Hard Rock / was / "known not to take no shit From nobody," and he had the scars to prove it: Split purple lips, lumbed ears, welts above His yellow eyes, and one long scar that cut Across his temple and plowed through a thick Canopy of kinky hair. The WORD / was / that Hard Rock wasn't a mean nigger Anymore,
On April 19, 1931, Etheridge Knight was born in Corinth, Mississippi. Although he dropped out of school at age sixteen (as soon as he was old enough to join the army), his education in the uses and joys of language continued as he explored the world of juke joints, pool halls, and underground poker games. He began to master the art of the toast, a form of long, improvised, humorous poetry that dates back to the 19th century and has its roots in African storytelling.
From 1947 to 1951, Knight served in the U.S. Army in Korea, and returning with a shrapnel wound that caused him to fall deeper into a drug addiction that had begun during his service. In 1960 he was arrested for robbery and sentenced to eight years in the Indiana State Prison. During this time he began writing poetry, and he corresponded with and received visits from such established African American literary figures as Dudley Randall and Gwendolyn Brooks.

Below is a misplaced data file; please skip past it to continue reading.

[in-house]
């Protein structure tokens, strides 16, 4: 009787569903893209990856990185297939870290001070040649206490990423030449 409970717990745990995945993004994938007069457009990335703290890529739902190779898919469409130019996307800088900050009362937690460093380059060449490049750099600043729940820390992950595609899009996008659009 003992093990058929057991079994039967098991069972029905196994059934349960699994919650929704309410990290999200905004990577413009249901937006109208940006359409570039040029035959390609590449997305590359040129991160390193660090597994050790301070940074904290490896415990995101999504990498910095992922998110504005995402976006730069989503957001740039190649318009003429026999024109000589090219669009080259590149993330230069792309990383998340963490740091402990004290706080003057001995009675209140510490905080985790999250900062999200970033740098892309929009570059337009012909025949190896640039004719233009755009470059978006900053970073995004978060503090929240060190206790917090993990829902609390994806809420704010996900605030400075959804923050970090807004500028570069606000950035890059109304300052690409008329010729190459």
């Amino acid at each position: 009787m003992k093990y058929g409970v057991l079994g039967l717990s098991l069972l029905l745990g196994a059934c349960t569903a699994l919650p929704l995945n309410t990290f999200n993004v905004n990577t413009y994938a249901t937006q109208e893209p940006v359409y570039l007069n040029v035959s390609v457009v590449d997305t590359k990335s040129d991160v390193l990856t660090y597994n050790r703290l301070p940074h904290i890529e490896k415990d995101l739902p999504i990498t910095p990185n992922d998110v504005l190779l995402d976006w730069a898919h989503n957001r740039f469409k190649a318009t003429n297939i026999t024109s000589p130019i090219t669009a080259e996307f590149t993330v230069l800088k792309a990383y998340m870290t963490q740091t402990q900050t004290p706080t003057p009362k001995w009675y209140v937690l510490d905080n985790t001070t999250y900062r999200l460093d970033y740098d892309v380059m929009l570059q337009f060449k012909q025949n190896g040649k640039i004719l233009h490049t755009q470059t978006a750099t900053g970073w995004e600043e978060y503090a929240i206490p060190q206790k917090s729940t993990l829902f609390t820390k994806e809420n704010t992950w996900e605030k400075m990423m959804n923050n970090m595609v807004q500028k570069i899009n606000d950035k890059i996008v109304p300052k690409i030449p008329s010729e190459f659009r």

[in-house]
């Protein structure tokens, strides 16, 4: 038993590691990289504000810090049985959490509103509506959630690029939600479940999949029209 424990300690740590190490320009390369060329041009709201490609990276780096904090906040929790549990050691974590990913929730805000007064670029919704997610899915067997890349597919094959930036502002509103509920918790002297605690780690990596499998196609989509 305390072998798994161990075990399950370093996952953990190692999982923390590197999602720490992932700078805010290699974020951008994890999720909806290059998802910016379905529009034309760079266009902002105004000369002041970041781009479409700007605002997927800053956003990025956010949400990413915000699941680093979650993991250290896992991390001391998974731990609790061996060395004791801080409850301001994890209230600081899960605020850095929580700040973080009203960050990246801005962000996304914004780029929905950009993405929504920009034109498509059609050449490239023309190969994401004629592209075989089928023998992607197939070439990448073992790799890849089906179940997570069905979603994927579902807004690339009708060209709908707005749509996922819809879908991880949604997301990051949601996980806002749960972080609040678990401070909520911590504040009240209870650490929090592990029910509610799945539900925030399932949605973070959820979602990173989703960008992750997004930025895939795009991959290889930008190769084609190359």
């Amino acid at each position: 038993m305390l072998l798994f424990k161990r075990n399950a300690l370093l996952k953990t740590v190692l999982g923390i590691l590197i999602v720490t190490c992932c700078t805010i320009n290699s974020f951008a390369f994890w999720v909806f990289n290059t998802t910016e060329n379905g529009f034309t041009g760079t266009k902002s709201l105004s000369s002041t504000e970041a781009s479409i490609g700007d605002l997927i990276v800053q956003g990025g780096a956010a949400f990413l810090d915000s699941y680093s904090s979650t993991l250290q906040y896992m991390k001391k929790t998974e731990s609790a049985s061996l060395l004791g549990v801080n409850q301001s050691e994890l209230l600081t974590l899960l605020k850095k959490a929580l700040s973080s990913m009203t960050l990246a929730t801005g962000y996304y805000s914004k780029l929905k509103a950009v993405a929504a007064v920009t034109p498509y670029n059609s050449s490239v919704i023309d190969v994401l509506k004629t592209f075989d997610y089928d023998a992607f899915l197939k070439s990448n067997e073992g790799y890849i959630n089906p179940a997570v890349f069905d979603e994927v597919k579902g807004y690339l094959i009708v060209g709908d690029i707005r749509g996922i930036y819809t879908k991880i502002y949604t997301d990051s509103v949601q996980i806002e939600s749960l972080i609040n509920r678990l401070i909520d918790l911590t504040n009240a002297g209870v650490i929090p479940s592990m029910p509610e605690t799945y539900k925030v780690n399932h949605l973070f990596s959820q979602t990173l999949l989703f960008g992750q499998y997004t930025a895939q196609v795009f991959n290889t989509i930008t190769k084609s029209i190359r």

Dudley Randall's Broadside Press published Poems from Prison (1968), Knight's first book, one year before he was released from prison.
This movement, according to the poet and critic Larry Neal, was "radically opposed to any concept of the artist that alienates him from his community. Black Arts is the aesthetic and spiritual sister of the Black Power concept. As such, it envisions art that speaks directly to the needs and aspirations of Black America." Knight embraced these ideals in his own work and in 1970 edited a collection entitled Black Voices From Prison.
Knight's books and oral performances drew both popular and critical acclaim, and he received honors from such institutions as the Guggenheim Foundation, the National Endowment for the Arts, and the Poetry Society of America. In 1990 he earned a bachelor's degree in American poetry and criminal justice from Martin Center University in Indianapolis. Etheridge Knight died in 1991.
2 Poems for Black Relocation Centers (1968)
Poems from Prison (1968)
The Idea of Ancestry (1968)
A Poem for Brother Man (1972)
For Black Poets Who Think of Suicide (1972)
Belly Song and Other Poems (1973)
Born of a Woman: New and Selected Poems (1980)
The Essential Etheridge Knight (1986)